Scenic Rivers Health Services serves 8,000 square miles of northern Minnesota — an area almost the size of New Jersey. Regrettably, its patients may be among the first to pay the price for the nine months that congressional Republicans spent obsessing over an Affordable Care Act repeal instead of tending to other important responsibilities.
The ill-fated quest ending former President Barack Obama’s health care law — an effort that met another deserved dead end as the Graham-Cassidy bill stalled on Tuesday — left little time for other critical work. Reauthorizing dollars for a vital federal trust fund that supports Scenic Rivers and about 1,400 other community health centers, whose mission is providing care in medically underserved areas, is one of these tasks left undone. So is reauthorizing funding for another vital medical program for low-income families — the Children’s Health Insurance Program (CHIP).
Congress still has time to extend funding for both, which has been routine in the past, but the window is closing by the hour. Saturday is the deadline. If lawmakers do not, the consequences will be severe, including an immediate 70 percent cut in funding to the health centers, according to the National Association of Community Health Centers (NACHC).
Minnesota has 17 of these federally qualified centers with 70 sites throughout the state. The cut would hurt some centers more than others, with some clinics taking a 15 percent revenue reduction while others suffer up to a 60 percent hit, according to the Minnesota Association of Community Health Centers.
Scenic Rivers is part of the state’s community health center network, with medical clinics in six towns: Northome, Floodwood, Cook, Bigfork, Tower and Big Falls. Scenic Rivers CEO Mike Holmes is increasingly concerned about the federal funding. While he remains hopeful that Congress will act in time, Holmes has been forced to consider his options.
“If we lose the money, there would be no way for us to continue operations but with reductions in both sites and services,” he said Wednesday. Holmes, who noted that the clinics are often the only providers for miles around, emphasized that the doors will be open no matter what on Monday.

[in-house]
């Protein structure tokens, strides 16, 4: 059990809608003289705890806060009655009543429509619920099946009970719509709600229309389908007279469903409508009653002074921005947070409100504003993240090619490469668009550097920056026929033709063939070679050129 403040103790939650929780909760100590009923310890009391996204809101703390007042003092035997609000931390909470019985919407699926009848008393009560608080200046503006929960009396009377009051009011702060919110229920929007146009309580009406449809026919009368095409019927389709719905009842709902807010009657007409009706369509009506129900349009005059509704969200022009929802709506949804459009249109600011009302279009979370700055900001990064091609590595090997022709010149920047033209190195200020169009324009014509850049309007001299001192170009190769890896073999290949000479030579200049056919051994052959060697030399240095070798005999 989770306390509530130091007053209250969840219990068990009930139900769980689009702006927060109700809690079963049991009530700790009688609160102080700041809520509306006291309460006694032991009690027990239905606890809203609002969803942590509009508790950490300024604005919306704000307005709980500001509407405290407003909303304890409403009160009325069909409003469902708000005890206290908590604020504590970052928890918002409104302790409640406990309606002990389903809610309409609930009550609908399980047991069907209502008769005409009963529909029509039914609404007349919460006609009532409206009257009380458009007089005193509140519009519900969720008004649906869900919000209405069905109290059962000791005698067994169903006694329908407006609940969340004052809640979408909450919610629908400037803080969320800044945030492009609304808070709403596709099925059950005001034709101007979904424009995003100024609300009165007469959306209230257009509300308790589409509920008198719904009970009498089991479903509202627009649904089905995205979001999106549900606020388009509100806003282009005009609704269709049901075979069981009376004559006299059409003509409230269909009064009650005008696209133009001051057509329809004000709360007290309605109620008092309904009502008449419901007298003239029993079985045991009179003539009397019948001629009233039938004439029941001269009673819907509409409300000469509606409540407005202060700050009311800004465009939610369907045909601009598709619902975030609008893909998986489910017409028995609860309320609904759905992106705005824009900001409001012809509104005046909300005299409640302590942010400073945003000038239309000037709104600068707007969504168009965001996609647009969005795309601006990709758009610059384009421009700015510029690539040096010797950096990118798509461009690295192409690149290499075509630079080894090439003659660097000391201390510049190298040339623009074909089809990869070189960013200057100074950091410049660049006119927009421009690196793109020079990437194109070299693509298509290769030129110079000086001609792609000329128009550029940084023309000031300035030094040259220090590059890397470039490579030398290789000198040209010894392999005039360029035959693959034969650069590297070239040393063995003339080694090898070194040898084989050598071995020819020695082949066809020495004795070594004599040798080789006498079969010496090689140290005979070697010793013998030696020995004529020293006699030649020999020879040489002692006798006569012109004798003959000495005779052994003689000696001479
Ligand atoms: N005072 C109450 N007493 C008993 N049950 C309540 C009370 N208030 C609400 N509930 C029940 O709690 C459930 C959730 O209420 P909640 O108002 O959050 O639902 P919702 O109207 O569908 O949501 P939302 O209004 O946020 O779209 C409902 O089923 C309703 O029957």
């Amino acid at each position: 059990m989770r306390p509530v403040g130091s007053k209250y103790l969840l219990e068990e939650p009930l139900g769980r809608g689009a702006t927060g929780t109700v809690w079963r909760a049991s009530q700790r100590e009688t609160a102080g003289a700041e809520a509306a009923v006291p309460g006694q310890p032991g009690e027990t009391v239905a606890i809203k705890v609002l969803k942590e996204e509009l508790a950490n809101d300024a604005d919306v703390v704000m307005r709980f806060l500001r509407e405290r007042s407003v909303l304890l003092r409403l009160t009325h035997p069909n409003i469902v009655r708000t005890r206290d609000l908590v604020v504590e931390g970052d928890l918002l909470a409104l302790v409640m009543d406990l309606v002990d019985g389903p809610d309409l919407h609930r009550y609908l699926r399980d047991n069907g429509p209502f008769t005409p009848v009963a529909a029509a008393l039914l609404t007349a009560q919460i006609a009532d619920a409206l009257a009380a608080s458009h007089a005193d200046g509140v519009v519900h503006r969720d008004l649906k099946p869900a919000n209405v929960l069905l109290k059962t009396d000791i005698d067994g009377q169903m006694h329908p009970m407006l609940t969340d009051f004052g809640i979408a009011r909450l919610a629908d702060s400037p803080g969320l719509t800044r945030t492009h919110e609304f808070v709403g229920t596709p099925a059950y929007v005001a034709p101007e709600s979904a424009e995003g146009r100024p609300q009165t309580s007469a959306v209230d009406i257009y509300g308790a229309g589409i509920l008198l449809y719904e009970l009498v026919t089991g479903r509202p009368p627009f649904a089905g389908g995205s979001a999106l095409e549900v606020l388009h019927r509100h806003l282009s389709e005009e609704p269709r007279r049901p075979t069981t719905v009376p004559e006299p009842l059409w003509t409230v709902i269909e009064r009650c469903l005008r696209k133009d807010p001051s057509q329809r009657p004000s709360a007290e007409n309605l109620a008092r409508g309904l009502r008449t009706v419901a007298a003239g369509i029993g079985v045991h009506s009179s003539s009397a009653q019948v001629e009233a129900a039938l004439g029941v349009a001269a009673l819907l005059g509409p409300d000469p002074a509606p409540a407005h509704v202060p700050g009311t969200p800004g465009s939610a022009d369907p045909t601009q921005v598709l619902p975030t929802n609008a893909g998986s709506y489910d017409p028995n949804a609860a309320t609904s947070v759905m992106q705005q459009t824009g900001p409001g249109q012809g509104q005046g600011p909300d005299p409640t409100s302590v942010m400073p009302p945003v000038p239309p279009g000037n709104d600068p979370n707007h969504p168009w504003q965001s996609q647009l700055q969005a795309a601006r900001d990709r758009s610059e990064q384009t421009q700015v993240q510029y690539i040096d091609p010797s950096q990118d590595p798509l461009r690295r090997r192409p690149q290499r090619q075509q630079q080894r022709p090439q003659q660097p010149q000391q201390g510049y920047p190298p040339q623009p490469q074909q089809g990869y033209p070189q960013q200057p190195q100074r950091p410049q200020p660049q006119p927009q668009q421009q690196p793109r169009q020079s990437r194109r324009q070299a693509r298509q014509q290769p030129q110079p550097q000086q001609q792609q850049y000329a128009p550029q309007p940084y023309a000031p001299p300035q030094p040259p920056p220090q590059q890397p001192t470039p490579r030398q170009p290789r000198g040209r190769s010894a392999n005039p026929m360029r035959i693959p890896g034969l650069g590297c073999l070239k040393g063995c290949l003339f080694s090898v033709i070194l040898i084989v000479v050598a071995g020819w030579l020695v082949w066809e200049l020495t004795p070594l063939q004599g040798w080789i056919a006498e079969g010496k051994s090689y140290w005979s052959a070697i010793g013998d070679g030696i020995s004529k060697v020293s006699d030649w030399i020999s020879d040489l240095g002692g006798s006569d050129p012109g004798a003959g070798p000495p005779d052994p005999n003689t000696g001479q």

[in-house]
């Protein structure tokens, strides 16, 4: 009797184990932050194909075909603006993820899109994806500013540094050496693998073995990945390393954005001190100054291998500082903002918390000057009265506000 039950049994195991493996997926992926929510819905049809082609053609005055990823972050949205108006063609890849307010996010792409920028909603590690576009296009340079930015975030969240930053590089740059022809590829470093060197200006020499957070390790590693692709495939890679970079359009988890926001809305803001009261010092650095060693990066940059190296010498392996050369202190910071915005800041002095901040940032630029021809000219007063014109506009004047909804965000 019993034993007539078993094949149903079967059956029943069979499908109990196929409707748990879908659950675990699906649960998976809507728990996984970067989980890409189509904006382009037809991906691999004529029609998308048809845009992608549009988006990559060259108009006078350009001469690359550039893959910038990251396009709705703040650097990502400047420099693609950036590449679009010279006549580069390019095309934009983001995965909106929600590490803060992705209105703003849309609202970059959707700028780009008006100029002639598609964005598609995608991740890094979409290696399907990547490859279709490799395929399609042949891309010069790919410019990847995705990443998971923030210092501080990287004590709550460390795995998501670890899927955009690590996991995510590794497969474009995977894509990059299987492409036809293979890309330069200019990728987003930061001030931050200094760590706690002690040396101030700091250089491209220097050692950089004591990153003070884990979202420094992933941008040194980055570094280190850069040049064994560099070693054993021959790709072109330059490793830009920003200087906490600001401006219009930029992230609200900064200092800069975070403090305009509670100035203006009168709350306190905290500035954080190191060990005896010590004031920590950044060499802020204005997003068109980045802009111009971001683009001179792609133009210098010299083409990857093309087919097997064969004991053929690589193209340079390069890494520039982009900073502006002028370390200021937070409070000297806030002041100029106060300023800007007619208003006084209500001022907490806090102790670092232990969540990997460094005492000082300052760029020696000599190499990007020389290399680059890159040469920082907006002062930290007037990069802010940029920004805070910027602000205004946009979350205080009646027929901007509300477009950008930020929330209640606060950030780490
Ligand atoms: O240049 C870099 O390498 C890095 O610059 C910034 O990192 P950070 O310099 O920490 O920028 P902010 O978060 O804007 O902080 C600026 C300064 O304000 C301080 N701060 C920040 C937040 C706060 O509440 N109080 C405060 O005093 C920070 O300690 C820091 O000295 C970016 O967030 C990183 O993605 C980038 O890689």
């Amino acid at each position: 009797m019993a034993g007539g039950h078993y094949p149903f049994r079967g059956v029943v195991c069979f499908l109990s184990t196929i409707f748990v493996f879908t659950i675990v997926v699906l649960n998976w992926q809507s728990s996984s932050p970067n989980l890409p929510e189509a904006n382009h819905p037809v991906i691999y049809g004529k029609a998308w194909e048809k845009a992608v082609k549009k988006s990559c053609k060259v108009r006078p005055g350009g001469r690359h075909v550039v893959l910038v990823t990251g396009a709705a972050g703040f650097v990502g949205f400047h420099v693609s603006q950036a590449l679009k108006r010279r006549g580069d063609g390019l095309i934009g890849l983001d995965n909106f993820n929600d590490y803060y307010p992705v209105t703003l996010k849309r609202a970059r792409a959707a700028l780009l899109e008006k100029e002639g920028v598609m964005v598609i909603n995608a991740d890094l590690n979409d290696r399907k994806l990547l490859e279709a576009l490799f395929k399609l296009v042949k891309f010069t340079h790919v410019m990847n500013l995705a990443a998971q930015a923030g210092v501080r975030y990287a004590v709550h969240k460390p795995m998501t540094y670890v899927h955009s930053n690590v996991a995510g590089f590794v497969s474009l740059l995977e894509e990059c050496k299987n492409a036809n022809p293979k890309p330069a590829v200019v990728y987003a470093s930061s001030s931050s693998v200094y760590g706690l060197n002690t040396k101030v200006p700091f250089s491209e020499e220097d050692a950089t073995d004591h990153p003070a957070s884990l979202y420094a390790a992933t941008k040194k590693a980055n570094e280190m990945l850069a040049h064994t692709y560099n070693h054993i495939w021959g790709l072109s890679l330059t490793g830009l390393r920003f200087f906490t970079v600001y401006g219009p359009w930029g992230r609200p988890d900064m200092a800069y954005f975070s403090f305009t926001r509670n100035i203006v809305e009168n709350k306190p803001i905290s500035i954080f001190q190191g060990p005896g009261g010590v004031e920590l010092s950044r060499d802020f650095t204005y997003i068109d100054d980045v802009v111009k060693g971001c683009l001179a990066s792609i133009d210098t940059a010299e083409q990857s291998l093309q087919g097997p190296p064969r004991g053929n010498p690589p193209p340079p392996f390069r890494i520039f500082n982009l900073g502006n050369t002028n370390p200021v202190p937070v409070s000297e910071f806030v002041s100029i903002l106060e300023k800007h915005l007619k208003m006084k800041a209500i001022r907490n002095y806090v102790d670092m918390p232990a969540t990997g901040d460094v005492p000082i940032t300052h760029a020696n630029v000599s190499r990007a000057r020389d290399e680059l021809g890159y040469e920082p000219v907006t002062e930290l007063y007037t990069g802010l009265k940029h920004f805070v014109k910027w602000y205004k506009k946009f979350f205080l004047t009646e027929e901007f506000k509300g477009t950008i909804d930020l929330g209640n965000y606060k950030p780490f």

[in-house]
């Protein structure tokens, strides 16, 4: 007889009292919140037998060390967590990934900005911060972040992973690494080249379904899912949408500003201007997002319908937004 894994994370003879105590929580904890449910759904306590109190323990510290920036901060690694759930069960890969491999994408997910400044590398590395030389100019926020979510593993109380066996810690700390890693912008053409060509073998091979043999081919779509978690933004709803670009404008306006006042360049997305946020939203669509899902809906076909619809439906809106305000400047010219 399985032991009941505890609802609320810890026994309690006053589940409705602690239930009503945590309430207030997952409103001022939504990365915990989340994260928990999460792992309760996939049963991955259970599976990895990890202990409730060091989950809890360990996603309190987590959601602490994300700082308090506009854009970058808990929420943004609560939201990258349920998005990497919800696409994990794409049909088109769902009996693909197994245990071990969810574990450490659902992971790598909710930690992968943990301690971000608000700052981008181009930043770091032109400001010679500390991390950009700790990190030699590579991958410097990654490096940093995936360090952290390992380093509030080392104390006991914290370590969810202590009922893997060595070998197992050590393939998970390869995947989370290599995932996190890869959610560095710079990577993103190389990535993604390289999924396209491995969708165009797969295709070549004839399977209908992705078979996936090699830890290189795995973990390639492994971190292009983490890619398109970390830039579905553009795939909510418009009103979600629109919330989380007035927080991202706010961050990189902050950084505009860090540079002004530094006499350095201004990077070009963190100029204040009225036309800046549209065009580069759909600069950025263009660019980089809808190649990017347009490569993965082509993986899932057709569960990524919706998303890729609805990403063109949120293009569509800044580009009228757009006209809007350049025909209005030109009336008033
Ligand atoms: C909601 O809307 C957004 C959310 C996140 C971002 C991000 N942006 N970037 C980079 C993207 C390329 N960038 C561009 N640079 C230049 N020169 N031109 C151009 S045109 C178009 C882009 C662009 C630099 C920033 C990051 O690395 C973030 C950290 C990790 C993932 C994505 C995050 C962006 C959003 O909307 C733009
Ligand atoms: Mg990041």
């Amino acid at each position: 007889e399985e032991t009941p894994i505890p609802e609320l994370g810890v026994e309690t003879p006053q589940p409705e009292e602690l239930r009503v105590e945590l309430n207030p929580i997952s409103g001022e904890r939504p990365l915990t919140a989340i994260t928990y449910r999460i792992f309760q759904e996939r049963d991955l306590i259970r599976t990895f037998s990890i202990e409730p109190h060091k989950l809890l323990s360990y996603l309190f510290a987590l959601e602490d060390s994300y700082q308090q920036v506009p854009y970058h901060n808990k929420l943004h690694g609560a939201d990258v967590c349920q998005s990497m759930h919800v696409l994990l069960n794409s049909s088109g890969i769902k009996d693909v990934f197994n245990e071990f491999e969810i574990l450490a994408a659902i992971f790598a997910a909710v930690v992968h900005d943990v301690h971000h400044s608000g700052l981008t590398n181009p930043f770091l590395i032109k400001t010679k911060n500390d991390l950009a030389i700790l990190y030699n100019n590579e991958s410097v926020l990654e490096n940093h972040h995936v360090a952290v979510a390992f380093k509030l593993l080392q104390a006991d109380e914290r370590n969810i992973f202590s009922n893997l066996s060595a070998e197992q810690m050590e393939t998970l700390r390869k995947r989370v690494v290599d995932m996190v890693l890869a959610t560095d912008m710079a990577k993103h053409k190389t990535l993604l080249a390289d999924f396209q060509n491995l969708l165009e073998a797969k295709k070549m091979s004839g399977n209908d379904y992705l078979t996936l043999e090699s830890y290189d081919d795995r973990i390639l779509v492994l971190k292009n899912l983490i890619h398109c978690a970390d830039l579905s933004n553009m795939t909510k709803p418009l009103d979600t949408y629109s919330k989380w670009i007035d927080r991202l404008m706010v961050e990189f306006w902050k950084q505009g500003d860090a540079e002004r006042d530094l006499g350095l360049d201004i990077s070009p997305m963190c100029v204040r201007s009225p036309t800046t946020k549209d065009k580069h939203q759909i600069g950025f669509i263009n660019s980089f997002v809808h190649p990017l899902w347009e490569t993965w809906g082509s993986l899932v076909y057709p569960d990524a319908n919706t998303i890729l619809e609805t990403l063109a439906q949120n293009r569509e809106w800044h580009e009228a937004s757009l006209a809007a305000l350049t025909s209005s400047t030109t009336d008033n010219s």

The federal dollars are especially critical to community health centers because their patients include many low-income families, the elderly and others who still are without insurance. The health centers, which have served urban and rural areas since the mid-1960s, are located in 9,800 U.S. communities and provide care to more than 27 million Americans.
The centers received a big funding boost to expand services — $11 billion over five years — with the creation of a Health Centers Fund under the 2010 ACA. It is dollars for this fund that need swift approval. With bipartisan support, Congress approved a two-year extension in 2015, providing $3.6 billion a year, according to the NACHC.
It’s also unthinkable that Congress would fail to reauthorize CHIP, which has long enjoyed broad bipartisan support because it serves vulnerable children. Minnesota Department of Human Services Commissioner Emily Piper urged Congress to act before Sept. 30 in a recent commentary on these pages.
As Congress weighs its next steps after Graham-Cassidy’s setback, it’s time to stabilize the ACA and then move forward. Other critical work has piled up, and there are unacceptable consequences for ignoring it. People who get their care in Northome, Cook and other small towns shouldn’t have their access to care compromised because lawmakers can’t get their work done on time.